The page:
This was one of those books on my reading list that didn’t jump out at me as something I’d recognised, heard of or appealed to me.
Since my sister had a copy though, I decided to bring it along on my holiday and have a read whilst relaxing around the pool and now, I’m really glad I did.
The book was moving, real and also really very funny. The turn of phrase utilised my Selvon was so on the money for capturing the emotion, sadness and loneliness that these West Indians were experiencing in old Blighty that their plights became yours as you read.
The novel was ground breaking in many aspects; it was the first novel detailing the lives of working class immigrants in beat down dialect after the British Nationality act in 1948, the creolised English and sections were written as streams of consciousness this connecting it with the modernist movement. All these aspects contribute to the overall disjointedness experienced by the characters in the novel.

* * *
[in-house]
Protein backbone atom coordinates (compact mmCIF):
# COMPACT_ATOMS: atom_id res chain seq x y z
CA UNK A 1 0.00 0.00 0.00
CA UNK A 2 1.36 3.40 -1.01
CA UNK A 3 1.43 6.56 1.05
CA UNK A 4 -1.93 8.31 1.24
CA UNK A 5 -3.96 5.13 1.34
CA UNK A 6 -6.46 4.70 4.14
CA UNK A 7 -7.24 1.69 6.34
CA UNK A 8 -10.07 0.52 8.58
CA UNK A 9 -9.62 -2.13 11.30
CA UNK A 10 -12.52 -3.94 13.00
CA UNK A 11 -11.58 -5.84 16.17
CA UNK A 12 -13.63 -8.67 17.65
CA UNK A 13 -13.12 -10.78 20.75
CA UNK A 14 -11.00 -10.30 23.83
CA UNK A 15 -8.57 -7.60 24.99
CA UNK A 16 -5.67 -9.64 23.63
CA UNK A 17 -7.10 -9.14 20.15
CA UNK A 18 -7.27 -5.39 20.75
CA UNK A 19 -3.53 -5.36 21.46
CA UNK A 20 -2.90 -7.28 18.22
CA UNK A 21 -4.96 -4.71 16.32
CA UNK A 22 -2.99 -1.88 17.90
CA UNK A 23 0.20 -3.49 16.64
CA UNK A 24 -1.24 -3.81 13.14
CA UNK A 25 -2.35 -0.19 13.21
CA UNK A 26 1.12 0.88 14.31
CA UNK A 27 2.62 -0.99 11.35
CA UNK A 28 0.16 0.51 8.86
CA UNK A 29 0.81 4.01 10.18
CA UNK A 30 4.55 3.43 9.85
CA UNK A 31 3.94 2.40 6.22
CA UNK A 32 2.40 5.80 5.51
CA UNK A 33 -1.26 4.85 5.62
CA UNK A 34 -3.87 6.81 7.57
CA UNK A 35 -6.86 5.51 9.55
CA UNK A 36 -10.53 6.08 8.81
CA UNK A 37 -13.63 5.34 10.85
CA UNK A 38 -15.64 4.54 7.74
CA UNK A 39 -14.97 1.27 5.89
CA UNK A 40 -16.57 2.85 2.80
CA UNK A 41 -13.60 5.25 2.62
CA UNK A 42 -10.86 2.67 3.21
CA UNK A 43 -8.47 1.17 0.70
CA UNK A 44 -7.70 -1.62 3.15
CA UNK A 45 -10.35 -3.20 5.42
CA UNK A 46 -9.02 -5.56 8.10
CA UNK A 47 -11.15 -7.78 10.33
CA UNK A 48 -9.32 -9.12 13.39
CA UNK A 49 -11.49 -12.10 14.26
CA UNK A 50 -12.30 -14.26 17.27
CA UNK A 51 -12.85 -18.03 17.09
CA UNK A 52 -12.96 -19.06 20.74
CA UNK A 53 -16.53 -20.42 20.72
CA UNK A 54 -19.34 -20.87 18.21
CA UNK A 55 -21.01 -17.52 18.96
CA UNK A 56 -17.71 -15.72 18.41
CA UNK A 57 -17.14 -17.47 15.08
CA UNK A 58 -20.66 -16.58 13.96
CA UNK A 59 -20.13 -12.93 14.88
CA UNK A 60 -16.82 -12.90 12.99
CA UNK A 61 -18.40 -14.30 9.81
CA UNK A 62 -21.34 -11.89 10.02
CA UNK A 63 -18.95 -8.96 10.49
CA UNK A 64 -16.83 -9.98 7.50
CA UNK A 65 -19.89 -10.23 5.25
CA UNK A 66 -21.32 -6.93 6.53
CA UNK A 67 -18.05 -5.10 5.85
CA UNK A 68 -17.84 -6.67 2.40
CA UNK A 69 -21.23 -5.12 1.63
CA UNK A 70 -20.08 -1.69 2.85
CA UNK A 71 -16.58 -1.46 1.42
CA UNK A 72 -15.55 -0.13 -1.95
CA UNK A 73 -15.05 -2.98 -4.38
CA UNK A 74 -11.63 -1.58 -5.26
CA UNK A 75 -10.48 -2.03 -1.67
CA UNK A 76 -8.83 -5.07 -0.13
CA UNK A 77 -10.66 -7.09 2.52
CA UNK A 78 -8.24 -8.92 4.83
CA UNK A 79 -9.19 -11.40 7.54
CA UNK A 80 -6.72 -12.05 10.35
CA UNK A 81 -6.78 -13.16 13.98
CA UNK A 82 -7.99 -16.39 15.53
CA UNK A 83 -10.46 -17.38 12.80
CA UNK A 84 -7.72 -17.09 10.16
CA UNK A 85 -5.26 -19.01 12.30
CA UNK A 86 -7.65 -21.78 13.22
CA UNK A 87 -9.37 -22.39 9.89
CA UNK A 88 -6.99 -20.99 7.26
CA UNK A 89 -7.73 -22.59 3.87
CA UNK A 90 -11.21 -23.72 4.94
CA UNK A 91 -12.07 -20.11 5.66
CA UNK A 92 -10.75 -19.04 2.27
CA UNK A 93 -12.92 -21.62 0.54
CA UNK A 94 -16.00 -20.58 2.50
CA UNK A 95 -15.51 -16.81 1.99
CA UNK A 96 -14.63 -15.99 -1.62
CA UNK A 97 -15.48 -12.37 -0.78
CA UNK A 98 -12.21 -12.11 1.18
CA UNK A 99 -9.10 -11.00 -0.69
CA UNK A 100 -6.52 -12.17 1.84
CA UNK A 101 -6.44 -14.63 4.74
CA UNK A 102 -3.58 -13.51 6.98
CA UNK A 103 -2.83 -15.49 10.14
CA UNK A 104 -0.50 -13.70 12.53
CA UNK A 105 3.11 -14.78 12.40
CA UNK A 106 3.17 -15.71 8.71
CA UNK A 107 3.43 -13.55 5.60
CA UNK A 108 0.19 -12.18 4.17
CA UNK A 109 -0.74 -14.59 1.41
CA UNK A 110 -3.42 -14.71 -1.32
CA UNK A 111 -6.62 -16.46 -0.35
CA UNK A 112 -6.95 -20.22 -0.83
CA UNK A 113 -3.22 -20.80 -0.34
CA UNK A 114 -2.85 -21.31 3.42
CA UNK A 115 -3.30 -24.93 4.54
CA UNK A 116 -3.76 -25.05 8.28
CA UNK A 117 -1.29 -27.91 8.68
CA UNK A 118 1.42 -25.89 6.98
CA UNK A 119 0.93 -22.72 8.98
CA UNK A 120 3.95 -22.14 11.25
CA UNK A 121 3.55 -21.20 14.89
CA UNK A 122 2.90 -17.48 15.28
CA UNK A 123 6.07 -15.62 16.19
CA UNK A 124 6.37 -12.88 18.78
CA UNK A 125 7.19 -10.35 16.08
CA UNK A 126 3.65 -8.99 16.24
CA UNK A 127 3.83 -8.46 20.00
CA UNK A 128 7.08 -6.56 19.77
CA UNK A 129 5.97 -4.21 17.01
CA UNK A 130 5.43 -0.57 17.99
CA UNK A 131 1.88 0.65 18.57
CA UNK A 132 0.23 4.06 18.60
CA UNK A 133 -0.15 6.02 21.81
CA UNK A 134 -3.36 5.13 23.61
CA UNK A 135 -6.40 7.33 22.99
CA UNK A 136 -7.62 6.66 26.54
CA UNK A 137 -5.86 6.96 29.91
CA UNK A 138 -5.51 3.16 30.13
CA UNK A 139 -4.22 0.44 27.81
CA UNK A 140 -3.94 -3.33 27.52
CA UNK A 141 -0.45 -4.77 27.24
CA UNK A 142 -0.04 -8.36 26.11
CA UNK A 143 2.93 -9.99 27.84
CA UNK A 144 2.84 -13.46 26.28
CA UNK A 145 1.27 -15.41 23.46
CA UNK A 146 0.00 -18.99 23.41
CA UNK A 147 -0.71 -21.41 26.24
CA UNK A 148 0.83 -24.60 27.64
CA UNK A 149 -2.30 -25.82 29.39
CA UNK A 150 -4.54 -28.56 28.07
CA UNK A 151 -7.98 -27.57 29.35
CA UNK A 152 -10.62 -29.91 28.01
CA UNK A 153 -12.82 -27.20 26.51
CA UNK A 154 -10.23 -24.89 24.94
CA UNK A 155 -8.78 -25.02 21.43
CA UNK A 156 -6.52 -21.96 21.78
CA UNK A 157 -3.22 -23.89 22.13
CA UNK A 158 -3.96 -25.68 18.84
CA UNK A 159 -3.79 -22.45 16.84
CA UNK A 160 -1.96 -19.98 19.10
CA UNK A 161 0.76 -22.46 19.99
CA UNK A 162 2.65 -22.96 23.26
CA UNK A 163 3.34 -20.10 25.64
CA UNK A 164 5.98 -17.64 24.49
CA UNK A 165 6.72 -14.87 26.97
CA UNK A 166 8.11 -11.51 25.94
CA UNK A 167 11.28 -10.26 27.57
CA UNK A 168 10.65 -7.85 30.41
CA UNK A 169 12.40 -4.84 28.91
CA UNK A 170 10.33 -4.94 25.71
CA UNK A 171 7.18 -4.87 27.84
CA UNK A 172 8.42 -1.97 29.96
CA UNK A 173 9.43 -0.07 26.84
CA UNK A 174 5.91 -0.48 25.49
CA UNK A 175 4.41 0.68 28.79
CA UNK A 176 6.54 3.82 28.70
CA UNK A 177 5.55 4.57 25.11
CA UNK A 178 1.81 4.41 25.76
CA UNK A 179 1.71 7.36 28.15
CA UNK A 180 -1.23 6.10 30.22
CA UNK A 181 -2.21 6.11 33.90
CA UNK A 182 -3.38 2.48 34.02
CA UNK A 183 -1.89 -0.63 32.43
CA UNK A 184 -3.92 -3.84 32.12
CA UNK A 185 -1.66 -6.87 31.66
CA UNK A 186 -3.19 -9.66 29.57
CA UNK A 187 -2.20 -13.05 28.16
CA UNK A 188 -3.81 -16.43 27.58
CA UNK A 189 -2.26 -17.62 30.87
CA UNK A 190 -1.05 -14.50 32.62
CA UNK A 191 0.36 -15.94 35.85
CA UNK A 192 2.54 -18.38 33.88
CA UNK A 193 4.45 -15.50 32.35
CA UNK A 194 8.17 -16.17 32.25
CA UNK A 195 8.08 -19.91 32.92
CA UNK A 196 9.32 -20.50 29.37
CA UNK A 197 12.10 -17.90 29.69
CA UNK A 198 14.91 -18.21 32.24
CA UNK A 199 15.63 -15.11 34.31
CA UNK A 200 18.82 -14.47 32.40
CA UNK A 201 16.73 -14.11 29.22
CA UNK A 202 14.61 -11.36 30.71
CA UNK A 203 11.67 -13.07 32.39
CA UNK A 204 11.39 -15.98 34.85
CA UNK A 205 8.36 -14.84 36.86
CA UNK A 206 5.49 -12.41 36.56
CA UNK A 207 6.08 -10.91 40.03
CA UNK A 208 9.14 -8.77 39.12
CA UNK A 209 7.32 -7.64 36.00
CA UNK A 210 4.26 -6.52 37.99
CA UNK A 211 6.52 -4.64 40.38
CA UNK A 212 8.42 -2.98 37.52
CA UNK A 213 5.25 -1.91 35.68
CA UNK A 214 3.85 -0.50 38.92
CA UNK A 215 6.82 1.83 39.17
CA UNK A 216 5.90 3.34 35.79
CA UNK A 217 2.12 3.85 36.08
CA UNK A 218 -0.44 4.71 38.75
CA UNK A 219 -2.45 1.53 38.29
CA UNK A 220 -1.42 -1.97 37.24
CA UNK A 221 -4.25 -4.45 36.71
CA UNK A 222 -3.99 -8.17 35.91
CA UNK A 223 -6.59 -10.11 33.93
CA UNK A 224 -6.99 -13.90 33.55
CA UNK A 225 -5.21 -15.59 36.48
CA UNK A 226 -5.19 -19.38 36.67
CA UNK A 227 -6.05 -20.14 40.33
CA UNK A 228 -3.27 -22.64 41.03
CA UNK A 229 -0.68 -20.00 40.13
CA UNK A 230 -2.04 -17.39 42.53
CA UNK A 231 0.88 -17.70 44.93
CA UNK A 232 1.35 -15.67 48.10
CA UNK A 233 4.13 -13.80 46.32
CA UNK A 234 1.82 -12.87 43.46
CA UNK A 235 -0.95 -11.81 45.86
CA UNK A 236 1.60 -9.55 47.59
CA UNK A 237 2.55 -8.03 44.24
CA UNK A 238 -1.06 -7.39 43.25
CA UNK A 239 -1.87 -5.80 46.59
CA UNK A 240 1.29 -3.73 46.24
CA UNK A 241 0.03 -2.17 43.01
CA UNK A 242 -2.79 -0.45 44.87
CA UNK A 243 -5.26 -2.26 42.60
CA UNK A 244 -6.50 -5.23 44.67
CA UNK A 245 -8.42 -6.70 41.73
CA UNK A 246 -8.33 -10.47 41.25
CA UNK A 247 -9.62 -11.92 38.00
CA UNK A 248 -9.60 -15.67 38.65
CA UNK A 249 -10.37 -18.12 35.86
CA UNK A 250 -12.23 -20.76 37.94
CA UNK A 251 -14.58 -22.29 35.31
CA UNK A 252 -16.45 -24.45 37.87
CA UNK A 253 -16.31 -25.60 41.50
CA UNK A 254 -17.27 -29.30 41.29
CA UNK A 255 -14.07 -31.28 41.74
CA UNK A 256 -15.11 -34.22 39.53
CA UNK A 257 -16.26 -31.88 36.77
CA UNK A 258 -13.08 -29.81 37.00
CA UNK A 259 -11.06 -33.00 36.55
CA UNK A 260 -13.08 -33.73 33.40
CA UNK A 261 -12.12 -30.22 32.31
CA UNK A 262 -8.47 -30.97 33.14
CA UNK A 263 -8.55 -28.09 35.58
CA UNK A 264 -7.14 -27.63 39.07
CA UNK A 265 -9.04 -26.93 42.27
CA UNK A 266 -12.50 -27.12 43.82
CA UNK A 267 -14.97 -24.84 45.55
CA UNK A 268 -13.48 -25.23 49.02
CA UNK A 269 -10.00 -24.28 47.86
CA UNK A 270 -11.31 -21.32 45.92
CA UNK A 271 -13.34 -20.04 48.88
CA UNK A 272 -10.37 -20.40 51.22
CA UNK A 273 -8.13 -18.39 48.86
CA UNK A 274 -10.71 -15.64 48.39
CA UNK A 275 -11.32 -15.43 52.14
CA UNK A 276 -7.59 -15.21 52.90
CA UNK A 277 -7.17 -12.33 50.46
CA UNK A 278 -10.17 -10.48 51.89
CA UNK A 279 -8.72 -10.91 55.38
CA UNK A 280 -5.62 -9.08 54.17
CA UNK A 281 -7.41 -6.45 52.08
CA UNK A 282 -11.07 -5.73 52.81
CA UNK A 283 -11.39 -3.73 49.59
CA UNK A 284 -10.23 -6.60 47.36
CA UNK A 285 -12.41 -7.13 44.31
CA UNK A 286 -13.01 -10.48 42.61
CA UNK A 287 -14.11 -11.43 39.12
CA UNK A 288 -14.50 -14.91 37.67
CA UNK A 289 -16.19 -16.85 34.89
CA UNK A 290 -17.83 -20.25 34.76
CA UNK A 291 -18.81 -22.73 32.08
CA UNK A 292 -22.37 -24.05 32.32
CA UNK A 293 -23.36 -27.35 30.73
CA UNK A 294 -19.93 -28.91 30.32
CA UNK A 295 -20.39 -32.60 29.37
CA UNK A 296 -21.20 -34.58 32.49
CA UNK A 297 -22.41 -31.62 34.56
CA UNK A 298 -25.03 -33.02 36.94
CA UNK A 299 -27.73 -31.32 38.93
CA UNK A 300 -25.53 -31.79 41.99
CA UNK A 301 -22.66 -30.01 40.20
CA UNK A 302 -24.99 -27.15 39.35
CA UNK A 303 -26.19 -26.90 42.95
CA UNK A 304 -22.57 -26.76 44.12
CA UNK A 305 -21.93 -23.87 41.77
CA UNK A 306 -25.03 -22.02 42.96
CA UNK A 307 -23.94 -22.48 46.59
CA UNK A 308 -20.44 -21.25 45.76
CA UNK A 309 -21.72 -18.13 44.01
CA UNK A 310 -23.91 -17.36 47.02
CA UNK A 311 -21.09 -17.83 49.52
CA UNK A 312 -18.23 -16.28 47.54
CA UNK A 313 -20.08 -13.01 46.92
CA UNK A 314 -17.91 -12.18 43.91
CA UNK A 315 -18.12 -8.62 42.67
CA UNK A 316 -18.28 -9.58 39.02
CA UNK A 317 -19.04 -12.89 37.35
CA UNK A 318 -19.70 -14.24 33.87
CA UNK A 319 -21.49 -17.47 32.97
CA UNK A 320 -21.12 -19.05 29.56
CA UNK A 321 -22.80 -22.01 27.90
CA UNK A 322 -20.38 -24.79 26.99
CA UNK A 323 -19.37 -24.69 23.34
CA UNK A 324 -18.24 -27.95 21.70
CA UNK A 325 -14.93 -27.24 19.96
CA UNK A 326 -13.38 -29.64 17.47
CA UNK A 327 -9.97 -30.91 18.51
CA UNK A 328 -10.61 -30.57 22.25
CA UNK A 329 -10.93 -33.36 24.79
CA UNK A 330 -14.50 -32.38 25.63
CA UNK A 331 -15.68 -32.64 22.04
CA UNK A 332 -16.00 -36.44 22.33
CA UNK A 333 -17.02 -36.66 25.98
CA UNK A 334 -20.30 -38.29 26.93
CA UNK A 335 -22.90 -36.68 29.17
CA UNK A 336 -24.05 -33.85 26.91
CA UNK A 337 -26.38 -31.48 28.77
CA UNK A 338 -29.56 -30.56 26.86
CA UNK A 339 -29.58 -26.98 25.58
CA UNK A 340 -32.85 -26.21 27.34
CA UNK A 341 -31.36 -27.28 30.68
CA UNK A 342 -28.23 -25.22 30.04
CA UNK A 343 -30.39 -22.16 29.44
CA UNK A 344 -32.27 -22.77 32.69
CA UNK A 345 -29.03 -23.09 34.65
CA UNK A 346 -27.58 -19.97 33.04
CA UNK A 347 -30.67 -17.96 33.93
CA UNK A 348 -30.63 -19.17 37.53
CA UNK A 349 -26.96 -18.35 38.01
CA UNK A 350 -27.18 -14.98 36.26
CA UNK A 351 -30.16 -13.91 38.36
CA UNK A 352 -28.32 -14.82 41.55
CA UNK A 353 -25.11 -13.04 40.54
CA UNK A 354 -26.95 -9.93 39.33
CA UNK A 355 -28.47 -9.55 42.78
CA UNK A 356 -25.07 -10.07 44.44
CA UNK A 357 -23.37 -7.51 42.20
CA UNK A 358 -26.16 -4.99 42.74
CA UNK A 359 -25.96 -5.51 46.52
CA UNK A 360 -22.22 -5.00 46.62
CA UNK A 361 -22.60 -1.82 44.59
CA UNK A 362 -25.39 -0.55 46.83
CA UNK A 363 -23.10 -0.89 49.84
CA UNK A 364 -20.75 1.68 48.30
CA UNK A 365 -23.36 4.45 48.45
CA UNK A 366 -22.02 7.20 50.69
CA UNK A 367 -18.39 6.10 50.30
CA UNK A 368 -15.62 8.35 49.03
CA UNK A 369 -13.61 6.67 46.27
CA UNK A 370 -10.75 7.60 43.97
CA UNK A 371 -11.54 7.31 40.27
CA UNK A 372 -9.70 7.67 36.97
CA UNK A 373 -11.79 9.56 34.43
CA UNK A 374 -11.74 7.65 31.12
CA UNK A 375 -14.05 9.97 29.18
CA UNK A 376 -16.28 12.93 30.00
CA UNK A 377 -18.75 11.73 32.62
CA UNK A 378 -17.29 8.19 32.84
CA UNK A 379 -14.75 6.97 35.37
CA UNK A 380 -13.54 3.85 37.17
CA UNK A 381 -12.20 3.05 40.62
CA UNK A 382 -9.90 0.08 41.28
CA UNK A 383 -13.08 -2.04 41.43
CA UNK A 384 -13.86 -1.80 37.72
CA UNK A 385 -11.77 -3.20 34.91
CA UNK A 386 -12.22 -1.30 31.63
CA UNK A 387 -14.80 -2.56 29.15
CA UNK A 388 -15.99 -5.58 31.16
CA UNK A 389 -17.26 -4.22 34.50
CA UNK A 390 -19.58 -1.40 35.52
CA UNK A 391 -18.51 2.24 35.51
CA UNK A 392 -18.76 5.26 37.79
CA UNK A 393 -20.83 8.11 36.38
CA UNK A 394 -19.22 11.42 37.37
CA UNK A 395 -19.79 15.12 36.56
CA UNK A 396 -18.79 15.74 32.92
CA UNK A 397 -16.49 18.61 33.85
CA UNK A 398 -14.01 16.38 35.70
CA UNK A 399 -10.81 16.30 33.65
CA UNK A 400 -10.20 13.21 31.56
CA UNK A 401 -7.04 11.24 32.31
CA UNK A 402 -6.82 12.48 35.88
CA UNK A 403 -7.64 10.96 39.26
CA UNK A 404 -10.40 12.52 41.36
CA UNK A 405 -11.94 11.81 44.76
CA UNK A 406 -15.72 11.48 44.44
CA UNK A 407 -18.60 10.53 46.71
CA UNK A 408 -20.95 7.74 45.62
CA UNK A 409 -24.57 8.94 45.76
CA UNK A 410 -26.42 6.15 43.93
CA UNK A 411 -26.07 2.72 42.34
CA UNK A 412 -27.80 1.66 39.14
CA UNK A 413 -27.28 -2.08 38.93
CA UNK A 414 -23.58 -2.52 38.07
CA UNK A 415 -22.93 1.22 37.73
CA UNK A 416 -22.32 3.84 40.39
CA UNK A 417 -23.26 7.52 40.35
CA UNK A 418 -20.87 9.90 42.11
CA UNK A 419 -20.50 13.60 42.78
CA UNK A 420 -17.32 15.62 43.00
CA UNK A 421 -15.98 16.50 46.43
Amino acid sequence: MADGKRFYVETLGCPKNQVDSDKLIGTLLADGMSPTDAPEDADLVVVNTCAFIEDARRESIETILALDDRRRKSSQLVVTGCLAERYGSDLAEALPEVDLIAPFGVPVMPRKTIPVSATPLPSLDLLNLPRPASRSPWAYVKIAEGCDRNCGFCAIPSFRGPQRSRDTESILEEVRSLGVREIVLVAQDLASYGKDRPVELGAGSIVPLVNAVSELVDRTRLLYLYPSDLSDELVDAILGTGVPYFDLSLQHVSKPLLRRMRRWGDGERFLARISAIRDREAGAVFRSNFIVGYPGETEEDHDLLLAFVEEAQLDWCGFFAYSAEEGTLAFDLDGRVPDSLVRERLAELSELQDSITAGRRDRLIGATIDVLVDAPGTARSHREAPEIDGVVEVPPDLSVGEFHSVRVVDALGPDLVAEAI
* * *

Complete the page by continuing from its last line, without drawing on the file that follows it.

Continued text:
Moses, the narrator in the novel, details the excesses and woes of himself and his friends and through them conveys the truths of congregation and segregation in a country they don’t wholly want to be in and a country which doesn’t want them. Feelings of the other and the outsider are constantly explored and portrayed poignantly and unforgivably honestly painting a black and white picture, so to speak, of life in Britain at that time.
Another true stroke of genius was Selvon’s talent for naming. Five past twelve has to be my favourite name, so called because he was blacker than midnight. Moses too, the leader in the promised land ‘where the streets were paved with gold”
The novels insight to language, race, class and humanity is touching, saddening but all tossed together with real humour to leave you not totally forlorn for Moses and his gang by the end of it.